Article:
Crystal Meth Use Fuels Rise in HIV Among White MSM; "Down Low" Should Apply to All Races, Studies Say
    Almost one out of every three men who have sex with men (MSM) in the United States who tested HIV positive in 2004 said they had used crystal methamphetamine -- nearly triple the rate found just three years earlier, according to a new study. On a slightly related front, another new study points out that the term "on the down low" -- which typically describes men who have sex with both male and female partners, but who don't tell their female partners they have sex with men -- should be applied to all races, not just to black men. Researchers surveyed 328 MSM in 12 cities and found that 43% of black men, 26% of Hispanic men and 7% of white men reported being on the down low.

    The Link Between Some STDs and HIV: Genital Ulcers
    It's well known that sexually transmitted diseases (STDs) can increase a person's risk of contracting or transmitting HIV. But not all STDs carry the same risk. In fact, four STDs -- genital herpes, syphilis, chancroid and lymphogranuloma venereum (the last is a normally rare disease that's recently grown more common in Europe and some U.S. cities) -- may be riskier than others, because they cause genital ulcers, or breaks in the skin on a person's genitals. In this detailed (and graphic!) review, Dr. Susan Blank explains to her physician colleagues how these four STDs are diagnosed and treated. (Web highlight from The PRN Notebook; free registration required)

    Protests Might Slow Trials Testing Tenofovir as HIV Preventive
    Protests from AIDS advocates over international trials aimed at determining if tenofovir (Viread) is effective at preventing HIV infection could delay what the U.S. Centers for Disease Control and Prevention (CDC) says is "one of the most important new prevention approaches being investigated today." At issue is whether researchers should provide lifelong antiretroviral treatment -- not just a referral for care -- to people who become HIV infected while participating in the trials.



    Quick Results Raise Number of Americans Getting HIV Test
    The number of people testing for HIV at AID Atlanta, a large AIDS service organization in Georgia, has more than doubled since it began offering the OraQuick rapid oral HIV test last October. The oral swab test gives results in 20 minutes, compared to the older HIV blood test method that takes up to two weeks for results. OraQuick's convenience, portability and low-tech application make it more suitable for testing at health fairs, college campuses and churches, as well as for testing the homeless, according to Raphael Holloway, prevention programs manager at AID Atlanta.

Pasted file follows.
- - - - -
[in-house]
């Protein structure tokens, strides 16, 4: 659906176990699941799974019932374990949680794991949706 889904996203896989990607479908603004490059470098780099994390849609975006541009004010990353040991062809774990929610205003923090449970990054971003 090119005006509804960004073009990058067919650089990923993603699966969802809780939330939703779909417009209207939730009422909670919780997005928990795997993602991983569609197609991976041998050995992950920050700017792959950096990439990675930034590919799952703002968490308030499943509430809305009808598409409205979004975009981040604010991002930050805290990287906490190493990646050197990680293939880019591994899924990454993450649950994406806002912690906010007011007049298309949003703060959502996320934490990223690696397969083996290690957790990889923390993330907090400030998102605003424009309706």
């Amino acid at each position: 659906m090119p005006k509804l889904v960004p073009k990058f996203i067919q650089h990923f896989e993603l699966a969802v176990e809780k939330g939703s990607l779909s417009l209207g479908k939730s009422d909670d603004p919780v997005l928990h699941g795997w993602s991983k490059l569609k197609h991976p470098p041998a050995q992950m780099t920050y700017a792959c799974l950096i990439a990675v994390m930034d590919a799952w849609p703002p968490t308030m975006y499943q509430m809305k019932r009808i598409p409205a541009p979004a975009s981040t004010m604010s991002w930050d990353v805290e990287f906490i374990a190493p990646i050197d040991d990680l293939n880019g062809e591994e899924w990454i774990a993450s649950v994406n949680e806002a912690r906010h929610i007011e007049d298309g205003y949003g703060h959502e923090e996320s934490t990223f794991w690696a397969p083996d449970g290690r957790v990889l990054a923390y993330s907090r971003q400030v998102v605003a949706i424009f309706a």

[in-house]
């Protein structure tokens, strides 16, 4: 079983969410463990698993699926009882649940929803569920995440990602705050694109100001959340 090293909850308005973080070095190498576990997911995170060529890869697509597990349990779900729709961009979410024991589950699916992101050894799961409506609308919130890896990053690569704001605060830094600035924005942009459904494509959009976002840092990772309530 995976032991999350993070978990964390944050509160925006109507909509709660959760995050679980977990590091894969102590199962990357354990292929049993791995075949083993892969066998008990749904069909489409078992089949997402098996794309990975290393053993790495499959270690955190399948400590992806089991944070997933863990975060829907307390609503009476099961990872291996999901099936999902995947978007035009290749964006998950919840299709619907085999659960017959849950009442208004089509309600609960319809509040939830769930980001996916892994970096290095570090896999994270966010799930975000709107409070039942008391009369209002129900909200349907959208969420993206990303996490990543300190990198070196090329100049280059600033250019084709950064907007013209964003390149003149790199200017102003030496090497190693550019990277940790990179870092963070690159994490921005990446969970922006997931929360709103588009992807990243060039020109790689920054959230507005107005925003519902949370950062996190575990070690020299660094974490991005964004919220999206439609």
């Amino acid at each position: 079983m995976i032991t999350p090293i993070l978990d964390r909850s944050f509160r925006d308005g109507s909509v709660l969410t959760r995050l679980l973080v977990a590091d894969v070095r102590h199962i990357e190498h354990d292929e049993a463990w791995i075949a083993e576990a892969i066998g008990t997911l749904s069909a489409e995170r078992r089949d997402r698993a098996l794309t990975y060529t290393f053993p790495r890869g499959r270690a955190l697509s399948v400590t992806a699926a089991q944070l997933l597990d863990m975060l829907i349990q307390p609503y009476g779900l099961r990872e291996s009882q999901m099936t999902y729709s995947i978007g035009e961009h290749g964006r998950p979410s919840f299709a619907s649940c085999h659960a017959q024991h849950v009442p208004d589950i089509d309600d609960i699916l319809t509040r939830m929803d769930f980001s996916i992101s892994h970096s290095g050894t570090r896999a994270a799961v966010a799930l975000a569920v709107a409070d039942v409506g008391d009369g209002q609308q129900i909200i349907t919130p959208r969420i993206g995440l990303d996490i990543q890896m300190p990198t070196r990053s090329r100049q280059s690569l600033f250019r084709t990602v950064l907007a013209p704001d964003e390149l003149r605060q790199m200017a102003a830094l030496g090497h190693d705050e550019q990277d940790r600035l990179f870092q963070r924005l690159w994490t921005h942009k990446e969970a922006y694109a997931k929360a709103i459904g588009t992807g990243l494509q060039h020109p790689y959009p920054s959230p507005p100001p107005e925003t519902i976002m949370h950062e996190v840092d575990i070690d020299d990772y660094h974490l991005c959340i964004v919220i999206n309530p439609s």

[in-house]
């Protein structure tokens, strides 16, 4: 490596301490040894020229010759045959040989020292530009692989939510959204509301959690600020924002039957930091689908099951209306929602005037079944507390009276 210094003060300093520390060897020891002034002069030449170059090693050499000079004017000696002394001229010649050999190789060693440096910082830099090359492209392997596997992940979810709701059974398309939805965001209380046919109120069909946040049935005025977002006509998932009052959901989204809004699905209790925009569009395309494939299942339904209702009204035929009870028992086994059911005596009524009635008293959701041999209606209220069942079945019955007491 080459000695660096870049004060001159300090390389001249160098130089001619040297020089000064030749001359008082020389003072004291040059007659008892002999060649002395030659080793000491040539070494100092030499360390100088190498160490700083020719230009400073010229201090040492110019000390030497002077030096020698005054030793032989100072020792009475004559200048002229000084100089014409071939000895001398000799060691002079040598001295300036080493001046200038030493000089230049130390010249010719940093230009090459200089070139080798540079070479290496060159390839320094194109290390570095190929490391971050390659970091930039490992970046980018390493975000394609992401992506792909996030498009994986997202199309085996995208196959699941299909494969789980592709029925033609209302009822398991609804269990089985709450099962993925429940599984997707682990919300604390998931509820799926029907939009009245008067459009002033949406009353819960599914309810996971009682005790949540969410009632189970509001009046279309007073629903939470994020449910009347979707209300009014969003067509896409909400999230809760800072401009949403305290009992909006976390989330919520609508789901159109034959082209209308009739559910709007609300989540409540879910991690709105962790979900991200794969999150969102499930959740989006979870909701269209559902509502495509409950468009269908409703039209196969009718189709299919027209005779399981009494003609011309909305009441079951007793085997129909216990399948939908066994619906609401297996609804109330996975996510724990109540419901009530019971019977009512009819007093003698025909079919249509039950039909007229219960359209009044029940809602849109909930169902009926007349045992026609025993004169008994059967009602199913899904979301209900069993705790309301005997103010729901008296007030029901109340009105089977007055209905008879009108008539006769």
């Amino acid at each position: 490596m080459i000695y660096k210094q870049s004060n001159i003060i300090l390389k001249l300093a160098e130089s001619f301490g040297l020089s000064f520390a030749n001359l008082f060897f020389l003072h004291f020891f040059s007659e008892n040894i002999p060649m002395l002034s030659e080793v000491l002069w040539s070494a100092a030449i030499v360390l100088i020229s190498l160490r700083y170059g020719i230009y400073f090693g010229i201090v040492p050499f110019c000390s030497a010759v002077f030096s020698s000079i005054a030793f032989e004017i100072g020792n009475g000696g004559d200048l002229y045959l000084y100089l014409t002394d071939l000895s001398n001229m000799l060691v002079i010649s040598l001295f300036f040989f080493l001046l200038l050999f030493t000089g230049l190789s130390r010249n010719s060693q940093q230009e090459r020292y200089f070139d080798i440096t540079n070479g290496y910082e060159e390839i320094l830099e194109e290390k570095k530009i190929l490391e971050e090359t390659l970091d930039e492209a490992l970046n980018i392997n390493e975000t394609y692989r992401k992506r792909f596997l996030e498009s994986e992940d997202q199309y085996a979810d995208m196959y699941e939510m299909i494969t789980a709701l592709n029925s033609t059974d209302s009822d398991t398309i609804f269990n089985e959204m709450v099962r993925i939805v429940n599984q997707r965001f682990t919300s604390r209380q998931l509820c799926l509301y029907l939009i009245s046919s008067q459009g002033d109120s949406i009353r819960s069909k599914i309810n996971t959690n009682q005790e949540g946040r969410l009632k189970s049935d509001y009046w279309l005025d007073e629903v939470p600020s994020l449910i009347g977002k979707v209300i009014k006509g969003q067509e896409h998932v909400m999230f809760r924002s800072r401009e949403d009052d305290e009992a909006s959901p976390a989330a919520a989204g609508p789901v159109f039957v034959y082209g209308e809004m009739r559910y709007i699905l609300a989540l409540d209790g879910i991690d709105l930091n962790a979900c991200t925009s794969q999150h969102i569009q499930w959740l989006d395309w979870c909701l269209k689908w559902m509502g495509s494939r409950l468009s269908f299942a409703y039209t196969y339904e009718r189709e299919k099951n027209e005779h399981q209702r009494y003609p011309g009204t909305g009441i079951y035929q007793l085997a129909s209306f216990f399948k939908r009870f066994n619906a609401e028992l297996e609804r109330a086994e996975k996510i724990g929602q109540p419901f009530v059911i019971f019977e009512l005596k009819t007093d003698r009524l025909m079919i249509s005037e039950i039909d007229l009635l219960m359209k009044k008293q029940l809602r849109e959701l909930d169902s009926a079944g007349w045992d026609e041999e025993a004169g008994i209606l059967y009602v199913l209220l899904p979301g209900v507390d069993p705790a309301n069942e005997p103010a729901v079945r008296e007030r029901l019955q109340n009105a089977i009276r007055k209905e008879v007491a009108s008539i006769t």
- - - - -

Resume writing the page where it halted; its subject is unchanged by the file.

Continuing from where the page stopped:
HIV Testing During Pregnancy: What's the Law?
    Although HIV testing is recommended for all pregnant women in the United States, it's not required by law -- nor is it always required that a woman's baby be tested after it's born. As this question-and-answer sheet from the U.S. health department explains, states have different laws when it comes to how pregnant women and their babies are tested for HIV.



    10 State ADAPs Have Waiting Lists; 11 Anticipate New/Additional Restrictions
    Nineteen state AIDS Drug Assistance Programs (ADAPs) have implemented waiting lists or other cost-containment measures, according to the latest "ADAP Watch" released on June 8 by the National Alliance of State and Territorial AIDS Directors (NASTAD). Ten states currently have waiting lists: Alabama, Alaska, Arkansas, Idaho, Iowa, Kentucky, Montana, Nebraska, North Carolina and West Virginia. Eleven states -- Alabama, Arkansas, Georgia, Louisiana, Minnesota, Missouri, New Hampshire, Oklahoma, South Dakota, Texas and Utah -- have implemented other cost-containment strategies. "Without additional funding, waiting lists will quickly grow and people may be forced off their medication regimens, which could result in harmful viral resistance to the treatments," NASTAD Executive Director Julie Scofield said.

    Internal Review Says NIH's AIDS Division "A Troubled Organization"
    An internal, nonpublic U.S. National Institutes of Health (NIH) report that was written in August 2004 but was only recently unearthed said that the NIH's Division of AIDS is "a troubled organization" and that its managers "spend incredible amounts of time feuding" and engaging in other behavior detrimental to the U.S. fight against HIV.



    Buprenorphine: The New Kid on the Block for Drug Abuse Treatment
    For heroin users who would like to overcome their addiction, methadone isn't the only option. Buprenorphine, which has been used widely in France and other countries, was approved by the U.S. Food and Drug Administration in 2002 to treat opioid addiction. Read this quick overview of buprenorphine from AIDS Community Research Initiative of America; it includes an explanation of how the drug is used and what side effects it may cause.